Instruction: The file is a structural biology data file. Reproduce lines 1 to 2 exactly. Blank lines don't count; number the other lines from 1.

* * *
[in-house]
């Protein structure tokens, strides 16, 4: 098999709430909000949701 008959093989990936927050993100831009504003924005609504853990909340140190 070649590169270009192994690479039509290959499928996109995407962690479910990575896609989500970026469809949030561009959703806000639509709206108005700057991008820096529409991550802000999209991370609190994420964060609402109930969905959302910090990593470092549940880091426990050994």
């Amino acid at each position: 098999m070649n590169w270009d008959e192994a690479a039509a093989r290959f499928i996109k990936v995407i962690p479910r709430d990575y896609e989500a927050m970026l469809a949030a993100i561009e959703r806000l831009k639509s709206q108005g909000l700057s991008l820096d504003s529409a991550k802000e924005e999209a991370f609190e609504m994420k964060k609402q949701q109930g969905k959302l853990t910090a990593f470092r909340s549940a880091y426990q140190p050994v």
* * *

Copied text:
[in-house]
């Protein structure tokens, strides 16, 4: 098999709430909000949701 008959093989990936927050993100831009504003924005609504853990909340140190 070649590169270009192994690479039509290959499928996109995407962690479910990575896609989500970026469809949030561009959703806000639509709206108005700057991008820096529409991550802000999209991370609190994420964060609402109930969905959302910090990593470092549940880091426990050994």